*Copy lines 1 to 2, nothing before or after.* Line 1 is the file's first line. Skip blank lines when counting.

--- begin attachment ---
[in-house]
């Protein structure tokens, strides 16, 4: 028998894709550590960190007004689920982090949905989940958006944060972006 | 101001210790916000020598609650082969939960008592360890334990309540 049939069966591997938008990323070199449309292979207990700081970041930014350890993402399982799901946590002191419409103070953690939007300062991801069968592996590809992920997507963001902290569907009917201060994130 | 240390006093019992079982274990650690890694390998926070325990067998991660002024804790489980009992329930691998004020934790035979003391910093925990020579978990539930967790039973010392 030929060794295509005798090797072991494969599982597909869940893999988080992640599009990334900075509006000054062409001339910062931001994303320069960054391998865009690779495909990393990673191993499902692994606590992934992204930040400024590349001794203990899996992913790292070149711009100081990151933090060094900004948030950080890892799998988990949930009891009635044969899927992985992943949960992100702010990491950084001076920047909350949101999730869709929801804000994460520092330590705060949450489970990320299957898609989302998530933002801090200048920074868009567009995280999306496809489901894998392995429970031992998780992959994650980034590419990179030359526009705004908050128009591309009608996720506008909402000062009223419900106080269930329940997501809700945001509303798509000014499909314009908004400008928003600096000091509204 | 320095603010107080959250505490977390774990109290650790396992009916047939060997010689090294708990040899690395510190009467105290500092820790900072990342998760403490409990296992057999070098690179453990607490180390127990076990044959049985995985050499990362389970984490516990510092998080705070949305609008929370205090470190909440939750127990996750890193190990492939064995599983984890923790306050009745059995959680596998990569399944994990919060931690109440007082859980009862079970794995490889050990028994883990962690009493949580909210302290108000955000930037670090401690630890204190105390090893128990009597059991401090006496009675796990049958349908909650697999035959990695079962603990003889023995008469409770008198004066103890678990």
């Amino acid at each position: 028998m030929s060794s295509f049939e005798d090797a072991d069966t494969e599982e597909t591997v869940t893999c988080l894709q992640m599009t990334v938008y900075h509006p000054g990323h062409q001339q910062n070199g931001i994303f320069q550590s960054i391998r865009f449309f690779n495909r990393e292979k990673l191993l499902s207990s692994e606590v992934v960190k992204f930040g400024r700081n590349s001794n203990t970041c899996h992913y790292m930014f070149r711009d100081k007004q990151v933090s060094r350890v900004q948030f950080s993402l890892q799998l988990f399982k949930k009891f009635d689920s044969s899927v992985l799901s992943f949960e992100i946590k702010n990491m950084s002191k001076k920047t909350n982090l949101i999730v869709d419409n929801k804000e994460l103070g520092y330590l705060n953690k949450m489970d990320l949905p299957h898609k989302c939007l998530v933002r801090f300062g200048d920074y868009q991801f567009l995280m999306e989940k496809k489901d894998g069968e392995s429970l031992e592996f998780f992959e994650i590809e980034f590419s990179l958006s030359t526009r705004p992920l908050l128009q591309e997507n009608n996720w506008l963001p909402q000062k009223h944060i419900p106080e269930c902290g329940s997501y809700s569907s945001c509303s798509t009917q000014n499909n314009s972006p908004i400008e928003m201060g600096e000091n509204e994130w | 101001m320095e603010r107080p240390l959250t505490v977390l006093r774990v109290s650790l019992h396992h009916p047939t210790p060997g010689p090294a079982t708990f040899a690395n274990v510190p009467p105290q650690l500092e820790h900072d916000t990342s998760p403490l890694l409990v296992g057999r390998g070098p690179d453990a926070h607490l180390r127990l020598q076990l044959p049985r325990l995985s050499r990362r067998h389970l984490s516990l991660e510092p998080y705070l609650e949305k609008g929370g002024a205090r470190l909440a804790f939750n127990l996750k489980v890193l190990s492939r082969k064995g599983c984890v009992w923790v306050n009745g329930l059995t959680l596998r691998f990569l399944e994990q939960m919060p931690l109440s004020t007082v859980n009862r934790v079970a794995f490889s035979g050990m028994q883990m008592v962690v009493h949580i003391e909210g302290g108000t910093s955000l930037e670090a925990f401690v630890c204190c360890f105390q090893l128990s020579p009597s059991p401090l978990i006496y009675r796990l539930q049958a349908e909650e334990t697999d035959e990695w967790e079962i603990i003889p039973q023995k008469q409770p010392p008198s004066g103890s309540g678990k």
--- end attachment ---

[in-house]
């Protein structure tokens, strides 16, 4: 028998894709550590960190007004689920982090949905989940958006944060972006 | 101001210790916000020598609650082969939960008592360890334990309540 049939069966591997938008990323070199449309292979207990700081970041930014350890993402399982799901946590002191419409103070953690939007300062991801069968592996590809992920997507963001902290569907009917201060994130 | 240390006093019992079982274990650690890694390998926070325990067998991660002024804790489980009992329930691998004020934790035979003391910093925990020579978990539930967790039973010392 030929060794295509005798090797072991494969599982597909869940893999988080992640599009990334900075509006000054062409001339910062931001994303320069960054391998865009690779495909990393990673191993499902692994606590992934992204930040400024590349001794203990899996992913790292070149711009100081990151933090060094900004948030950080890892799998988990949930009891009635044969899927992985992943949960992100702010990491950084001076920047909350949101999730869709929801804000994460520092330590705060949450489970990320299957898609989302998530933002801090200048920074868009567009995280999306496809489901894998392995429970031992998780992959994650980034590419990179030359526009705004908050128009591309009608996720506008909402000062009223419900106080269930329940997501809700945001509303798509000014499909314009908004400008928003600096000091509204 | 320095603010107080959250505490977390774990109290650790396992009916047939060997010689090294708990040899690395510190009467105290500092820790900072990342998760403490409990296992057999070098690179453990607490180390127990076990044959049985995985050499990362389970984490516990510092998080705070949305609008929370205090470190909440939750127990996750890193190990492939064995599983984890923790306050009745059995959680596998990569399944994990919060931690109440007082859980009862079970794995490889050990028994883990962690009493949580909210302290108000955000930037670090401690630890204190105390090893128990009597059991401090006496009675796990049958349908909650697999035959990695079962603990003889023995008469409770008198004066103890678990």